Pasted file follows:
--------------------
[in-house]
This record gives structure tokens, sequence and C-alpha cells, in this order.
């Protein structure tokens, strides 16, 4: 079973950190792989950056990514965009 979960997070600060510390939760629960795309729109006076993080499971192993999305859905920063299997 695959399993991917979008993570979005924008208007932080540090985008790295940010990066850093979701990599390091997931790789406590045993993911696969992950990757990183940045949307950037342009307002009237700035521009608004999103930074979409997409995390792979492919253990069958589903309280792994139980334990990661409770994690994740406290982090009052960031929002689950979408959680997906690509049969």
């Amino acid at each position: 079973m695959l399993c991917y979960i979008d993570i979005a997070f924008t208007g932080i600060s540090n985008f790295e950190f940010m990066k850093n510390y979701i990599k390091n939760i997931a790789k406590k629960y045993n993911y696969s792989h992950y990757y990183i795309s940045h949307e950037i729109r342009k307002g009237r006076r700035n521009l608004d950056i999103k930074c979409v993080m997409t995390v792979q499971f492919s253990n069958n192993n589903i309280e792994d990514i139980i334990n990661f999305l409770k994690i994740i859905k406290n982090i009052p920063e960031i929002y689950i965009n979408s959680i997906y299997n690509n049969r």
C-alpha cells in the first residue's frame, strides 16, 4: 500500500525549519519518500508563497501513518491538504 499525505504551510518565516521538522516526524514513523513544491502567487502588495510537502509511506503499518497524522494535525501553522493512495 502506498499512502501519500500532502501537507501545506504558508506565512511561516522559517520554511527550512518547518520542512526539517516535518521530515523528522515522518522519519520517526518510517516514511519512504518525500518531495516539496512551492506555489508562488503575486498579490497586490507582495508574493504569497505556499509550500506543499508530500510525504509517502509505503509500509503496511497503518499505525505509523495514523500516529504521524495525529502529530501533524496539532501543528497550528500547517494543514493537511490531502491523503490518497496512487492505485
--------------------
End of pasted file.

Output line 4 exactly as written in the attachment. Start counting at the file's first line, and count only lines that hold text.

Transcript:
């Amino acid at each position: 079973m695959l399993c991917y979960i979008d993570i979005a997070f924008t208007g932080i600060s540090n985008f790295e950190f940010m990066k850093n510390y979701i990599k390091n939760i997931a790789k406590k629960y045993n993911y696969s792989h992950y990757y990183i795309s940045h949307e950037i729109r342009k307002g009237r006076r700035n521009l608004d950056i999103k930074c979409v993080m997409t995390v792979q499971f492919s253990n069958n192993n589903i309280e792994d990514i139980i334990n990661f999305l409770k994690i994740i859905k406290n982090i009052p920063e960031i929002y689950i965009n979408s959680i997906y299997n690509n049969r």